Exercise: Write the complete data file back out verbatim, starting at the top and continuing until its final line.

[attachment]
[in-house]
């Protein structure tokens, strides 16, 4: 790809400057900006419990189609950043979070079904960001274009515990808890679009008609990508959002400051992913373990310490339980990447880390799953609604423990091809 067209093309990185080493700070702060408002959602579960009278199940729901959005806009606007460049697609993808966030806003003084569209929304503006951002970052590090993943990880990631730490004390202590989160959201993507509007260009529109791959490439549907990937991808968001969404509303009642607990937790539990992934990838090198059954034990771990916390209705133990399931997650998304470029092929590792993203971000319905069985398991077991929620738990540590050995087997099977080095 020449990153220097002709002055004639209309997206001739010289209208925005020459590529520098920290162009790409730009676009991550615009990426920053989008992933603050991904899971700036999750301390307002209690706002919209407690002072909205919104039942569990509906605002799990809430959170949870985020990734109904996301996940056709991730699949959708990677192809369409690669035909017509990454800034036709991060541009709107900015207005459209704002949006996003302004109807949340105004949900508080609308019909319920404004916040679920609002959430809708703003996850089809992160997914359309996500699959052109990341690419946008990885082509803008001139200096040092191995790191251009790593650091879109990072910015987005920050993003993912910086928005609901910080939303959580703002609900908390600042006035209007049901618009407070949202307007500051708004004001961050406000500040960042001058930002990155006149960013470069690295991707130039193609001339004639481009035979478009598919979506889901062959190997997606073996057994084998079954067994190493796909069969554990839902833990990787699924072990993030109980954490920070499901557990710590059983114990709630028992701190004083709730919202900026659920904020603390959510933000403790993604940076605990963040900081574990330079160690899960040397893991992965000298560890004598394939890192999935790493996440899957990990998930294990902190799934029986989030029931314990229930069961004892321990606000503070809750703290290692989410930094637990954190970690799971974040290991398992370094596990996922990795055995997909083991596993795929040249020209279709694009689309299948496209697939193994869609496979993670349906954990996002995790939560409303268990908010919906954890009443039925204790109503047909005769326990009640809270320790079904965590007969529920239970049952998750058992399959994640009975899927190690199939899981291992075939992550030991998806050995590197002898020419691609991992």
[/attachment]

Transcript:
[in-house]
């Protein structure tokens, strides 16, 4: 790809400057900006419990189609950043979070079904960001274009515990808890679009008609990508959002400051992913373990310490339980990447880390799953609604423990091809 067209093309990185080493700070702060408002959602579960009278199940729901959005806009606007460049697609993808966030806003003084569209929304503006951002970052590090993943990880990631730490004390202590989160959201993507509007260009529109791959490439549907990937991808968001969404509303009642607990937790539990992934990838090198059954034990771990916390209705133990399931997650998304470029092929590792993203971000319905069985398991077991929620738990540590050995087997099977080095 020449990153220097002709002055004639209309997206001739010289209208925005020459590529520098920290162009790409730009676009991550615009990426920053989008992933603050991904899971700036999750301390307002209690706002919209407690002072909205919104039942569990509906605002799990809430959170949870985020990734109904996301996940056709991730699949959708990677192809369409690669035909017509990454800034036709991060541009709107900015207005459209704002949006996003302004109807949340105004949900508080609308019909319920404004916040679920609002959430809708703003996850089809992160997914359309996500699959052109990341690419946008990885082509803008001139200096040092191995790191251009790593650091879109990072910015987005920050993003993912910086928005609901910080939303959580703002609900908390600042006035209007049901618009407070949202307007500051708004004001961050406000500040960042001058930002990155006149960013470069690295991707130039193609001339004639481009035979478009598919979506889901062959190997997606073996057994084998079954067994190493796909069969554990839902833990990787699924072990993030109980954490920070499901557990710590059983114990709630028992701190004083709730919202900026659920904020603390959510933000403790993604940076605990963040900081574990330079160690899960040397893991992965000298560890004598394939890192999935790493996440899957990990998930294990902190799934029986989030029931314990229930069961004892321990606000503070809750703290290692989410930094637990954190970690799971974040290991398992370094596990996922990795055995997909083991596993795929040249020209279709694009689309299948496209697939193994869609496979993670349906954990996002995790939560409303268990908010919906954890009443039925204790109503047909005769326990009640809270320790079904965590007969529920239970049952998750058992399959994640009975899927190690199939899981291992075939992550030991998806050995590197002898020419691609991992």